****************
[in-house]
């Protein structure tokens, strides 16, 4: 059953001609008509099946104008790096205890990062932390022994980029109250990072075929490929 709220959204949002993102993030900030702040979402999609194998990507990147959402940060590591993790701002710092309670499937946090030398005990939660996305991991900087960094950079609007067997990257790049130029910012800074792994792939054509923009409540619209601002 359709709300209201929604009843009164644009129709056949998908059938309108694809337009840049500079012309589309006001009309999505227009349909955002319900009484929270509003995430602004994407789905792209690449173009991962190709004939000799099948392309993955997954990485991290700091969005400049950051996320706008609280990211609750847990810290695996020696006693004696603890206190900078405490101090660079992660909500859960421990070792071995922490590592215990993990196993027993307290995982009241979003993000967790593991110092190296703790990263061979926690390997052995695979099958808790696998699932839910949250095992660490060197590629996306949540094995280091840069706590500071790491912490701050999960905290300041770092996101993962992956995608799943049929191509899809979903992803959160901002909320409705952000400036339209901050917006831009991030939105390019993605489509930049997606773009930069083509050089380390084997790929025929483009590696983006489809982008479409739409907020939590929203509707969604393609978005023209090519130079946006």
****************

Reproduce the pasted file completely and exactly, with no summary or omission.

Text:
[in-house]
């Protein structure tokens, strides 16, 4: 059953001609008509099946104008790096205890990062932390022994980029109250990072075929490929 709220959204949002993102993030900030702040979402999609194998990507990147959402940060590591993790701002710092309670499937946090030398005990939660996305991991900087960094950079609007067997990257790049130029910012800074792994792939054509923009409540619209601002 359709709300209201929604009843009164644009129709056949998908059938309108694809337009840049500079012309589309006001009309999505227009349909955002319900009484929270509003995430602004994407789905792209690449173009991962190709004939000799099948392309993955997954990485991290700091969005400049950051996320706008609280990211609750847990810290695996020696006693004696603890206190900078405490101090660079992660909500859960421990070792071995922490590592215990993990196993027993307290995982009241979003993000967790593991110092190296703790990263061979926690390997052995695979099958808790696998699932839910949250095992660490060197590629996306949540094995280091840069706590500071790491912490701050999960905290300041770092996101993962992956995608799943049929191509899809979903992803959160901002909320409705952000400036339209901050917006831009991030939105390019993605489509930049997606773009930069083509050089380390084997790929025929483009590696983006489809982008479409739409907020939590929203509707969604393609978005023209090519130079946006």